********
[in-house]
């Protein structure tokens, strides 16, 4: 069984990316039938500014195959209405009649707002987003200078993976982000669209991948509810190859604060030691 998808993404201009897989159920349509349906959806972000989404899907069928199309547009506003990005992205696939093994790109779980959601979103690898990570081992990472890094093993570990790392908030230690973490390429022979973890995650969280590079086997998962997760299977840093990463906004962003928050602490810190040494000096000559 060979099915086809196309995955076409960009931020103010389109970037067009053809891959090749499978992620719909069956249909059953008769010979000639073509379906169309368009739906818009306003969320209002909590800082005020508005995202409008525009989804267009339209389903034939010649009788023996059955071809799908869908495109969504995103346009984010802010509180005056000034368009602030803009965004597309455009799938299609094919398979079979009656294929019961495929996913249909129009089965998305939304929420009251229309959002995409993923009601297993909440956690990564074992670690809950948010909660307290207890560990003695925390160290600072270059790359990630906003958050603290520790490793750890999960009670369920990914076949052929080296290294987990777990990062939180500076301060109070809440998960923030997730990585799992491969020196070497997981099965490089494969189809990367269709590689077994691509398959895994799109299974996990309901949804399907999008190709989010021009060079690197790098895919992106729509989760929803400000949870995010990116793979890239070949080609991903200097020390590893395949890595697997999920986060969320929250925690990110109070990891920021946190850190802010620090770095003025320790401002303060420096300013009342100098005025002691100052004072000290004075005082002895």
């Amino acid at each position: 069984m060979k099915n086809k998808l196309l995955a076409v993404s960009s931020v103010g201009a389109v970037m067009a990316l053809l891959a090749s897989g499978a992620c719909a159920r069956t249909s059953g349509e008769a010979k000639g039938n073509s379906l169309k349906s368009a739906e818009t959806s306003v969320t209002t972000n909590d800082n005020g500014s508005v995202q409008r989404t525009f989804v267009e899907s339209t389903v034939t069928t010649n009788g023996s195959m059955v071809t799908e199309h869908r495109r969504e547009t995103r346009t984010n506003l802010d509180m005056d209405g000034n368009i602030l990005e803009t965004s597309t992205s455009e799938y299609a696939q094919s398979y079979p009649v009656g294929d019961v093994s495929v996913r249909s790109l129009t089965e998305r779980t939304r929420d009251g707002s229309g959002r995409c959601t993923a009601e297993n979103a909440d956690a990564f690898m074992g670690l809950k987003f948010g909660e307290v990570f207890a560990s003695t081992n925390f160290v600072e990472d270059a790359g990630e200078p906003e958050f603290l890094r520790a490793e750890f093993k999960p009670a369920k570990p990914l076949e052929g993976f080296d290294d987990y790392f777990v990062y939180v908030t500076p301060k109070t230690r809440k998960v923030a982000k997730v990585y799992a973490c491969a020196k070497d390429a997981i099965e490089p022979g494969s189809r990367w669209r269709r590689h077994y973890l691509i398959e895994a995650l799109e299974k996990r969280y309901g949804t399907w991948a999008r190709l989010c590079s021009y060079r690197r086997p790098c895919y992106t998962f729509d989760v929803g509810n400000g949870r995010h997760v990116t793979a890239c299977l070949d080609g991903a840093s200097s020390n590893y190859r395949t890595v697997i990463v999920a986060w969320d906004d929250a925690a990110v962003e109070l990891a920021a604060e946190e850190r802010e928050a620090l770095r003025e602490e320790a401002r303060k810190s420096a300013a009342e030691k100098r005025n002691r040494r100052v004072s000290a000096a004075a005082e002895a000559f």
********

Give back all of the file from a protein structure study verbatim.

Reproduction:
[in-house]
């Protein structure tokens, strides 16, 4: 069984990316039938500014195959209405009649707002987003200078993976982000669209991948509810190859604060030691 998808993404201009897989159920349509349906959806972000989404899907069928199309547009506003990005992205696939093994790109779980959601979103690898990570081992990472890094093993570990790392908030230690973490390429022979973890995650969280590079086997998962997760299977840093990463906004962003928050602490810190040494000096000559 060979099915086809196309995955076409960009931020103010389109970037067009053809891959090749499978992620719909069956249909059953008769010979000639073509379906169309368009739906818009306003969320209002909590800082005020508005995202409008525009989804267009339209389903034939010649009788023996059955071809799908869908495109969504995103346009984010802010509180005056000034368009602030803009965004597309455009799938299609094919398979079979009656294929019961495929996913249909129009089965998305939304929420009251229309959002995409993923009601297993909440956690990564074992670690809950948010909660307290207890560990003695925390160290600072270059790359990630906003958050603290520790490793750890999960009670369920990914076949052929080296290294987990777990990062939180500076301060109070809440998960923030997730990585799992491969020196070497997981099965490089494969189809990367269709590689077994691509398959895994799109299974996990309901949804399907999008190709989010021009060079690197790098895919992106729509989760929803400000949870995010990116793979890239070949080609991903200097020390590893395949890595697997999920986060969320929250925690990110109070990891920021946190850190802010620090770095003025320790401002303060420096300013009342100098005025002691100052004072000290004075005082002895």
């Amino acid at each position: 069984m060979k099915n086809k998808l196309l995955a076409v993404s960009s931020v103010g201009a389109v970037m067009a990316l053809l891959a090749s897989g499978a992620c719909a159920r069956t249909s059953g349509e008769a010979k000639g039938n073509s379906l169309k349906s368009a739906e818009t959806s306003v969320t209002t972000n909590d800082n005020g500014s508005v995202q409008r989404t525009f989804v267009e899907s339209t389903v034939t069928t010649n009788g023996s195959m059955v071809t799908e199309h869908r495109r969504e547009t995103r346009t984010n506003l802010d509180m005056d209405g000034n368009i602030l990005e803009t965004s597309t992205s455009e799938y299609a696939q094919s398979y079979p009649v009656g294929d019961v093994s495929v996913r249909s790109l129009t089965e998305r779980t939304r929420d009251g707002s229309g959002r995409c959601t993923a009601e297993n979103a909440d956690a990564f690898m074992g670690l809950k987003f948010g909660e307290v990570f207890a560990s003695t081992n925390f160290v600072e990472d270059a790359g990630e200078p906003e958050f603290l890094r520790a490793e750890f093993k999960p009670a369920k570990p990914l076949e052929g993976f080296d290294d987990y790392f777990v990062y939180v908030t500076p301060k109070t230690r809440k998960v923030a982000k997730v990585y799992a973490c491969a020196k070497d390429a997981i099965e490089p022979g494969s189809r990367w669209r269709r590689h077994y973890l691509i398959e895994a995650l799109e299974k996990r969280y309901g949804t399907w991948a999008r190709l989010c590079s021009y060079r690197r086997p790098c895919y992106t998962f729509d989760v929803g509810n400000g949870r995010h997760v990116t793979a890239c299977l070949d080609g991903a840093s200097s020390n590893y190859r395949t890595v697997i990463v999920a986060w969320d906004d929250a925690a990110v962003e109070l990891a920021a604060e946190e850190r802010e928050a620090l770095r003025e602490e320790a401002r303060k810190s420096a300013a009342e030691k100098r005025n002691r040494r100052v004072s000290a000096a004075a005082e002895a000559f």